This is work for the upcoming show. It’s my first real “professional” show in Toronto, so I wanted to push myself. The smaller B&W and strictly collage works were going well, but I wanted the challenges of reintroducing colour and going up in scale. And, I wanted to get back to painting directly on a surface, in this case linen. Painting on a 4 x 5 foot piece of linen feels like more of a commitment. It forces me to slow down. What’s pictured here are primarily grounds that I’ll add forms on top of; they’re like arenas on which I arrange forms. The blue one is the furthest along; it will get some collage forms arranged on it and then I think it will be done. I’ve always found it easier to make a lot of work all at once, more than I’ll actually what to show. Some might not be successful and they won’t ever see the light of day. The editing is sometimes the hardest part. It feels great to return to this larger scale and paint with my whole body, to reach up to make marks, and to make large gestures. I’d restricted myself in the last couple of years in the smaller work, but now I’m expanding. There’s going to a bit less of the layering of the materials and forms, so I think this work will feel a bit quieter.


As painters, whether we like it or, we’re inundated with art history, and there are definitely other artists – past and current – who I admire. I love painters like Sky Glabush and Beth Stuart. I admire them for always evolving, not getting stuck in one mode of working. Stephen Andrews, too, had my favour show at the AGO this year. It was the first time I’ve cried in front of an artwork – his painting 10 x 01 – since Janet Cardiff’s 40-Part Motet. I enjoy crying in those situations now that I’m older… these feelings just happen but you don’t know why. I’m drawn to the sculptural forms in the Moore and the Art of the Modern Potter books pictured here, but also to how artworks are illustrated and documented in old books. The images are sometimes grainy, like photocopies or old slides. I’m trying to capture that haziness and mystery in some of the painted backgrounds of the new work. There’s something about this aesthetic that relates to my interest in personal history and memory. Rauschenberg has been a favourite since I was 16 or 17. At that age, I didn’t care about anything other than graffiti, but I had a great art teacher who gave me a Rauschenberg book that blew the lid off things. I thought that painting was stuffy, but here’s an artist splashing painting on a bed, making assemblages of scraps and taxidermy, putting a tire around a goat. Suddenly, I felt like I could do whatever I wanted. I think the idea of using materials unconventionally is what Rauschenberg’s art taught me.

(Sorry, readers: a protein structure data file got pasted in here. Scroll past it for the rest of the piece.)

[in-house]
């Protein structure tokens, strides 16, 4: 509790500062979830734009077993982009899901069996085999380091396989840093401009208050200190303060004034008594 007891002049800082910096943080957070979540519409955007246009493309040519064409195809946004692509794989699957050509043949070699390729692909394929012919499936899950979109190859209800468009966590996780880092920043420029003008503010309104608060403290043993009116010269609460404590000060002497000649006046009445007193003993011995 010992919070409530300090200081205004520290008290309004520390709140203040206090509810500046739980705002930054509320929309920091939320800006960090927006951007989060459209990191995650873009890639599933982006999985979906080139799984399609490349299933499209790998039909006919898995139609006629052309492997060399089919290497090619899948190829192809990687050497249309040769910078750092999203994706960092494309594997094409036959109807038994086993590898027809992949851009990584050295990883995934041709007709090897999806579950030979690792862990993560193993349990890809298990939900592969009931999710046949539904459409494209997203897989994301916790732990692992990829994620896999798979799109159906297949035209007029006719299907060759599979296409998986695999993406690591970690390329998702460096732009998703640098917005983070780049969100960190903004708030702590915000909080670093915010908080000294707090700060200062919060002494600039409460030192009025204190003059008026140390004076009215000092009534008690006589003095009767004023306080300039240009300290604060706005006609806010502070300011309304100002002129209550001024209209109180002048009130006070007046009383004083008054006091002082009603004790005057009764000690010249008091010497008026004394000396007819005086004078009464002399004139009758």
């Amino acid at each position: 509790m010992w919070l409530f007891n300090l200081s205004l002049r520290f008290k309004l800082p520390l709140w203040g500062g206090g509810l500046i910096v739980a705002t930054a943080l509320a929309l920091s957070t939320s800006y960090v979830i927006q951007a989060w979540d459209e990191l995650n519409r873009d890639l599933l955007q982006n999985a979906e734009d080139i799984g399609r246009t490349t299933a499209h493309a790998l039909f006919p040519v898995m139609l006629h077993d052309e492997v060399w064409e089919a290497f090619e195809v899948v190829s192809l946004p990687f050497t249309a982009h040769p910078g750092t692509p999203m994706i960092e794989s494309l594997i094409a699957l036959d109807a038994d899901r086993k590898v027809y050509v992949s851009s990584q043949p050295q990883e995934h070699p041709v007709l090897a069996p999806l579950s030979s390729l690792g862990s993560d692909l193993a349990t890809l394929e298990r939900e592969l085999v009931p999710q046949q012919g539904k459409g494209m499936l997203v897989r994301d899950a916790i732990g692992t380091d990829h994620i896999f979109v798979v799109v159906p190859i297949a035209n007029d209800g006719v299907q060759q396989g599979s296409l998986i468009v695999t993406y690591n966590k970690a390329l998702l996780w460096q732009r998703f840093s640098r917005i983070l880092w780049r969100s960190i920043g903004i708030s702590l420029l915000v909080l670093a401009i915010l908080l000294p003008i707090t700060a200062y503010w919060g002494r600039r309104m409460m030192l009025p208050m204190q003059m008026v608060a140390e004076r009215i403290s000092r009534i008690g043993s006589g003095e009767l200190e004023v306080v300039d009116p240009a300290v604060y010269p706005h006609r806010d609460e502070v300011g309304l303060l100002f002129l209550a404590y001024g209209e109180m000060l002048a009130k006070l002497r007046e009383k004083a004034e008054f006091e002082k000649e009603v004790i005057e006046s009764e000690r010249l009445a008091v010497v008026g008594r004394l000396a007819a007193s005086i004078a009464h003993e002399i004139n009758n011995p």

This is a little sample of acrylic paint that that I’ve torn from a larger sheet. By accident – I didn’t invent this method, I’m sure – I found a way to make flat sheets of acrylic paint. They’re like very thin, flexible sheets of linoleum or acrylic ‘skin’. It’s similar to the painting on mylar, but better in some ways. I like that it’s pure acrylic; there’s no mylar middleman. It’s more direct and painterly and less collage-like. I also like that it’s a bit unpredictable. When I’m cutting mylar, I can control the shape I create, but the acrylic behaves in its own way. I’ve started to tear it rather than cutting, so the tears will follow the ridges and crevices of the paint. Sometimes, I’ll make these sheets and people say they could just be paintings on their own. A lot of texture comes through even in this little piece. I think I’m trying to take all these fragmented materials and reorganize them in an attempt to convey a sense of presence versus absence; or recording actions, and capturing, organization and trying to hold on to little moments. I think this piece of acrylic embodies some of those ideas.


Jason Deary’s exhibition Roll Call opens on December 11 at Katharine Mulherin Contemporary Art Projects in Toronto, and runs until January 17, 2016.